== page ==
checks which modules you have used in your code and then makes sure they are listed as dependencies in your package.json


License
BSD-3-Clause
Install
npm install dependency-check@4.1.0

Documentation

dependency-check

checks which modules you have used in your code and then makes sure they are listed as dependencies in your package.json, or vice-versa

dat Build Status dependencies Status Known Vulnerabilities

js-standard-style

requirements

dependency-check 4.x supports Node.js 10 and later

dependency-check 3.x supports Node.js 6 and later

dependency-check 2.x supports Node.js 0.10 and later (Dev note: published using the legacy tag)

how it works

dependency-check parses your module code starting from the default entry files (e.g. index.js or main and any bin commands defined in package.json or if specific files has been defined, then those) and traverses through all relatively required JS files, ultimately producing a list of non-relative modules

  • relative - e.g. require('./a-relative-file.js'), if one of these are encountered the required file will be recursively parsed by the dependency-check algorithm
  • non-relative - e.g. require('a-module'), if one of these are encountered it will get added to the list of dependencies, but subdependencies of the module will not get recursively parsed

the goal of this module is to simply check that all non-relative modules that get require()'d are in package.json, which prevents people from getting 'module not found' errors when they install your module that has missing deps which was accidentally published to NPM (happened to me all the time, hence the impetus to write this module).

cli usage

$ npm install dependency-check -g
$ dependency-check <path to module file(s), package.json or module folder>

# e.g.

$ dependency-check ./package.json --verbose
Success! All dependencies used in the code are listed in package.json
Success! All dependencies in package.json are used in the code
$ dependency-check ./package.json --missing --verbose
Success! All dependencies used in the code are listed in package.json
$ dependency-check ./package.json --unused --verbose
Success! All dependencies in package.json are used in the code

# or with file input instead:

$ dependency-check ./index.js

# even with globs and multiple inputs:

$ dependency-check ./test/**/*.js ./lib/*.js

dependency-check exits with code 1 if there are discrepancies, in addition to printing them out

To always exit with code 0 pass --ignore

--missing

running dependency-check ./package.json --missing will only do the check to make sure that all modules in your code are listed in your package.json

--unused

running dependency-check ./package.json --unused will only do the inverse of the missing check and will tell you which modules in your package.json dependencies were not used in your code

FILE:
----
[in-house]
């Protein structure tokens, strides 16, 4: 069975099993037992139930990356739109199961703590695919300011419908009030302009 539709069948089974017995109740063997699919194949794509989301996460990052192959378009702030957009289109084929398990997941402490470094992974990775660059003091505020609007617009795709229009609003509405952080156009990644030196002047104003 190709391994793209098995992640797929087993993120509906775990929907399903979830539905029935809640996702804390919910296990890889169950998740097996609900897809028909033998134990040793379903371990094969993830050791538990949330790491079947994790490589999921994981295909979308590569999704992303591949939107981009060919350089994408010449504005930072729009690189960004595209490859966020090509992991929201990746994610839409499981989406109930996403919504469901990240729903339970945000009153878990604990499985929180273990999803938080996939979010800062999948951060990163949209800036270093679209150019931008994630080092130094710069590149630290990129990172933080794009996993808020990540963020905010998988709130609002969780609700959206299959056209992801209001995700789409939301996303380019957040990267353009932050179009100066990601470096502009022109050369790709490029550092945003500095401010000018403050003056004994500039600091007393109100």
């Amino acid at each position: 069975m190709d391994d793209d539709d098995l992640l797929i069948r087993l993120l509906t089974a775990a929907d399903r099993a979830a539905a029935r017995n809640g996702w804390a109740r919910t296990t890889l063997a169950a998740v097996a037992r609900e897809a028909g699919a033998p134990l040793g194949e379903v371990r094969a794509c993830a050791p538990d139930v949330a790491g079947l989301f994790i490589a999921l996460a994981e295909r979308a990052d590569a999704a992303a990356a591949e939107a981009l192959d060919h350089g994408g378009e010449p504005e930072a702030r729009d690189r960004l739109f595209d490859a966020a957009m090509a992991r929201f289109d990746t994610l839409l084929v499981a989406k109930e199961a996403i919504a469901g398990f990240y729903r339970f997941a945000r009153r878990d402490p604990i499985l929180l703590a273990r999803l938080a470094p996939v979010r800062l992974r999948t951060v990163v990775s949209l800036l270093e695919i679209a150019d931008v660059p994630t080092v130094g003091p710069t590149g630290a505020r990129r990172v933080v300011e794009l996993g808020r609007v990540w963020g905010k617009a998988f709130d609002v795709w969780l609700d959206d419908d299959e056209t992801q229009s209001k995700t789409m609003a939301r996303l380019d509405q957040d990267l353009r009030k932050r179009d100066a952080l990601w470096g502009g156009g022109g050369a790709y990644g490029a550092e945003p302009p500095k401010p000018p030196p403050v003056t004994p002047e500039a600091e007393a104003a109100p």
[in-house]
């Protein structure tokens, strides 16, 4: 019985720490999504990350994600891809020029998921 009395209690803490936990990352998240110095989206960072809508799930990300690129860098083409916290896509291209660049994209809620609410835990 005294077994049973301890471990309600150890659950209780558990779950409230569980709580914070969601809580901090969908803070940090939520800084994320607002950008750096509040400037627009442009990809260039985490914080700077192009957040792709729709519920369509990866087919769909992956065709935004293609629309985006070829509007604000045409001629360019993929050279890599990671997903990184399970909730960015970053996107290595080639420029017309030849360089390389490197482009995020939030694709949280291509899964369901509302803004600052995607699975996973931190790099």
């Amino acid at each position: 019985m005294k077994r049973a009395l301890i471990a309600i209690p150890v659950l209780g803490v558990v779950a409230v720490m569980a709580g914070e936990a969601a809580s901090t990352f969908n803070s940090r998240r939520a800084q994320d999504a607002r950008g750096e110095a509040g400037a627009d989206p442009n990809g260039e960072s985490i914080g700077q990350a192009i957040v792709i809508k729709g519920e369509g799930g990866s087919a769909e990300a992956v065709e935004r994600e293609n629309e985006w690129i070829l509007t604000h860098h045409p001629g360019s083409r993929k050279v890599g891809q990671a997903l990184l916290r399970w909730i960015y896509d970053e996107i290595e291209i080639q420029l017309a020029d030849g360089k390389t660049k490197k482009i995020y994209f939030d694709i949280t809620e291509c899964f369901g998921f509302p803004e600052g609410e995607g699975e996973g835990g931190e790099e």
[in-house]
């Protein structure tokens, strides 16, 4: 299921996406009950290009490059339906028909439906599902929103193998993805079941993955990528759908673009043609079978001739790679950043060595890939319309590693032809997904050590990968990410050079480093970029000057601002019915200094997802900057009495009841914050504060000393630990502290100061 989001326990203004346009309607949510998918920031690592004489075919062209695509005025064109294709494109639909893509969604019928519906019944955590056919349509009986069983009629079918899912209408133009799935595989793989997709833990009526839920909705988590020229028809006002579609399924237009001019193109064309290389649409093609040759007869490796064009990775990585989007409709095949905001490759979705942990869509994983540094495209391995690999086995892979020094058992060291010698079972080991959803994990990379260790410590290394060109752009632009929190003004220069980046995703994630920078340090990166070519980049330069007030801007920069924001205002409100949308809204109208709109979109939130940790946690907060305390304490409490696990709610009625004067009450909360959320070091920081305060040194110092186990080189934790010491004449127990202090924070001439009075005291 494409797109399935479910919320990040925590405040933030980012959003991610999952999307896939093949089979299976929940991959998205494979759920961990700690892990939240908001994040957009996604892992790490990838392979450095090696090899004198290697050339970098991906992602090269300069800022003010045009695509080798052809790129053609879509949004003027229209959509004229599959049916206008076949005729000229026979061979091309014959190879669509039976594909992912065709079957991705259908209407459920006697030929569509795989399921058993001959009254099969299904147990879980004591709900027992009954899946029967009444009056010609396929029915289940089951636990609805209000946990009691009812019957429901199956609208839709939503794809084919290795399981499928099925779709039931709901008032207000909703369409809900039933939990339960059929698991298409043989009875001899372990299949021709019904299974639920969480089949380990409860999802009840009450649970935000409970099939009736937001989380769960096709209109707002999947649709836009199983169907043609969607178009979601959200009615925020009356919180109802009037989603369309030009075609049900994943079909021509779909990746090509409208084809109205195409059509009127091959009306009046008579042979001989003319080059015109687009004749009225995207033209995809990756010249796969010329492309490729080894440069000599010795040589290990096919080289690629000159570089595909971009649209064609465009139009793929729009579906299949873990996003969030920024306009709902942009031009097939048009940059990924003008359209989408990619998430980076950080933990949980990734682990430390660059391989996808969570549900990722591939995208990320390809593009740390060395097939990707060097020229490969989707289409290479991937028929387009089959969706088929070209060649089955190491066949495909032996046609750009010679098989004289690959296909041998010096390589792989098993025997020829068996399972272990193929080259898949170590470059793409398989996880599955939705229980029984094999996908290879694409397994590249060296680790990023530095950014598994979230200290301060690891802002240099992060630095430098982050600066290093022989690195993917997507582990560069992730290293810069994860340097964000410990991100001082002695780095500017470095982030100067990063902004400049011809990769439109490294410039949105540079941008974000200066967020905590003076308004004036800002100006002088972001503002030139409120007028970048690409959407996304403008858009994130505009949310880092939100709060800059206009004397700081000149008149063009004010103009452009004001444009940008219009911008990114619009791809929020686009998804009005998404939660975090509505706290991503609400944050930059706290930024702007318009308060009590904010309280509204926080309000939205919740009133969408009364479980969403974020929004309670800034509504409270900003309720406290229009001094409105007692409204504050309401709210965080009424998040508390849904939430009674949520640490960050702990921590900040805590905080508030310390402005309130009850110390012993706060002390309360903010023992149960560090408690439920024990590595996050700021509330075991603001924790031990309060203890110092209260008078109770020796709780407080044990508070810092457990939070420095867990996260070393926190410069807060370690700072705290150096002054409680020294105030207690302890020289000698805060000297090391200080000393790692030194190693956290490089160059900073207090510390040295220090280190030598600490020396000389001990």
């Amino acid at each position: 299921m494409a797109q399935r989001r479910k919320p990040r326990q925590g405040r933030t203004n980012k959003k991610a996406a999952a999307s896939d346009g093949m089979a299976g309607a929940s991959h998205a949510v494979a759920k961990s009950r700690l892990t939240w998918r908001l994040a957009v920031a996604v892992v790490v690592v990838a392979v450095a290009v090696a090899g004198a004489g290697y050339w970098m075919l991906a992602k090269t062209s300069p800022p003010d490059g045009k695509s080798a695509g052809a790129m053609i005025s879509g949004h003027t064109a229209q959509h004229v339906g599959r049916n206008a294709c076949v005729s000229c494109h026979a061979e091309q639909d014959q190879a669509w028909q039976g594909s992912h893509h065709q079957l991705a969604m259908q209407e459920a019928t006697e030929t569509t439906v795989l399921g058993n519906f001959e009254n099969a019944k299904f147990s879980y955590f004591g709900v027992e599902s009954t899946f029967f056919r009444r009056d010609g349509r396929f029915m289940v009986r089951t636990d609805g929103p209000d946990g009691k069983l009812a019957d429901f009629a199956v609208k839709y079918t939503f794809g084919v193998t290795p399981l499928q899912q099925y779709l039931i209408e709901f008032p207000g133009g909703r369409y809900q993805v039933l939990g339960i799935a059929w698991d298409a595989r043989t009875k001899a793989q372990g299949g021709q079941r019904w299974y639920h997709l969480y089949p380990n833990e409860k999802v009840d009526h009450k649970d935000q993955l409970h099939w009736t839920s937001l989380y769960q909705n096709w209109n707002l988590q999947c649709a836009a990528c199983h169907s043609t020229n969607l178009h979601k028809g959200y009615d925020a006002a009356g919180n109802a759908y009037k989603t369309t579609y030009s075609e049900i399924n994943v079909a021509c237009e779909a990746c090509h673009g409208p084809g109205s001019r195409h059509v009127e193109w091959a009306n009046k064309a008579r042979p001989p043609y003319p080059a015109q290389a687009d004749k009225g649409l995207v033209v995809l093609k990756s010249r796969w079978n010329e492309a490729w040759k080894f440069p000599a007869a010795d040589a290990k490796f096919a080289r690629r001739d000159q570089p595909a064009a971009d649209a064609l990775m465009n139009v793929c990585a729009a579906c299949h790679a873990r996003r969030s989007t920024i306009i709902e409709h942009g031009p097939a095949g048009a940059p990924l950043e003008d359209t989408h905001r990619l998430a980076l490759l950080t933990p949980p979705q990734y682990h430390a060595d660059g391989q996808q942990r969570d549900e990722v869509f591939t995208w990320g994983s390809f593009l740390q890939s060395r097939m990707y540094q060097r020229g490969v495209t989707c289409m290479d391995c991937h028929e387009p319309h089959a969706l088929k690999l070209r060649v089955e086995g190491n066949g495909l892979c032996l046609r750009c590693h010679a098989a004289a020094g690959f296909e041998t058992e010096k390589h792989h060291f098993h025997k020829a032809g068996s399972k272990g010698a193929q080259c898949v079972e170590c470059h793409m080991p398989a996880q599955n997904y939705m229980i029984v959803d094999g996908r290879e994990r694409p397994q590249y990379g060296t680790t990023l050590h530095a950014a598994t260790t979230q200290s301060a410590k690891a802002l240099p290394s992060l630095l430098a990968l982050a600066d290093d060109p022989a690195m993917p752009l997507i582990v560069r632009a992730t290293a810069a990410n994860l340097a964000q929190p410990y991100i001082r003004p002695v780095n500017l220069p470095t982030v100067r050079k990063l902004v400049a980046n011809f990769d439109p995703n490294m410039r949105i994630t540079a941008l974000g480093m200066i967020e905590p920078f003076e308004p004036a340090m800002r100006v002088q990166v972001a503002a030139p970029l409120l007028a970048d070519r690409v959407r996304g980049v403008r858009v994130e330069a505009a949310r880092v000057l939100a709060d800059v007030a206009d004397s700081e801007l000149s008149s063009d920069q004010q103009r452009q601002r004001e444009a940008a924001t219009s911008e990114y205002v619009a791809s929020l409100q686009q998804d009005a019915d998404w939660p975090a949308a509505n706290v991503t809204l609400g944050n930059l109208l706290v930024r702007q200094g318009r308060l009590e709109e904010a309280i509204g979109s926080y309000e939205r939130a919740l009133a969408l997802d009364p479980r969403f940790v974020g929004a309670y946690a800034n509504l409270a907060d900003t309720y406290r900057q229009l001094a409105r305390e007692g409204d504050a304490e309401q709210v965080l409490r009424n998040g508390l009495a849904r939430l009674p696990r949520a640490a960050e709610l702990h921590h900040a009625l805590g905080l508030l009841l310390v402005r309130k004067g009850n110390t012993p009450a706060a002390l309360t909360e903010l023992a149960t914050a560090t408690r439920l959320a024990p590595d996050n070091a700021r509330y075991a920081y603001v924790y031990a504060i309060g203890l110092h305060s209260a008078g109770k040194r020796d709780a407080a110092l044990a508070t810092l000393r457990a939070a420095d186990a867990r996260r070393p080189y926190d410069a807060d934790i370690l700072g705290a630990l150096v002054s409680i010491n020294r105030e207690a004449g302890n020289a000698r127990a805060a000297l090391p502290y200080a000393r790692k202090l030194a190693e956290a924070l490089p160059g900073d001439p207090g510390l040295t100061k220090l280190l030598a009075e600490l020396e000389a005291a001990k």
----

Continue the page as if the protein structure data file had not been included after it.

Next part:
--no-dev

running dependency-check ./package.json --unused --no-dev will not tell you if any devDependencies in your package.json were missing or unused

--no-peer

running dependency-check ./package.json --unused --no-peer will not tell you if any peerDependencies in your package.json were missing or unused

--ignore-module, -i

ignores a module. This works for both --unused and --missing. You can specify as many separate --ignore-module arguments as you want. For example running dependency-check ./package.json --unused --ignore-module foo will not tell you if the foo module was not used in your code. Supports globbing patterns through the use of micromatch, so eg. --ignore-module "@types/*" is possible

--entry

adds more files to be checked to any of the default ones already added, like tests.js to the default ones resolved from package.json:

dependency-check package.json --entry tests.js

you can specify as many separate --entry arguments as you want. --entry also supports globbing like **/*.js and similar.

you can also instead add additional entries directly after your main path, like:

dependency-check package.json tests.js

--no-default-entries

running eg. dependency-check package.json --no-default-entries --entry tests.js won't add any default entries despite the main path given being one to a package.json or module folder. So only the tests.js file will be checked

--extensions, -e

running dependency-check ./package.json -e js,jsx:precinct will resolve require paths to .js and .jsx paths, and parse using precinct.

--detective

running dependency-check ./package.json --detective precinct will require() the local precinct as the default parser. This can be set per-extension using using -e. Defaults to parsing with detective.

--verbose

Running with --verbose will enable a log message on success, otherwise dependency-check only logs on failure.

--help

shows above options and all other available options

auto check before every npm publish

add this to your .bash_profile/.bashrc

# originally from https://gist.github.com/mafintosh/405048d304fbabb830b2
npm () {
  ([ "$1" != "publish" ] || dependency-check .) && command npm "$@"
}

now when you do npm publish and you have missing dependencies it won't publish, e.g.:

$ npm publish
Fail! Dependencies not listed in package.json: siblings
$ npm install --save siblings
$ npm publish # works this time

grunt usage

See grunt-dependency-check.

protips

  • detective is used for parsing require() statements, which means it only does static requires. this means you should convert things like var foo = "bar"; require(foo) to be static, e.g. require("bar")
  • you can specify as many entry points as you like with multiple --entry foo.js arguments
  • use globbing to effectively add all the files you want to check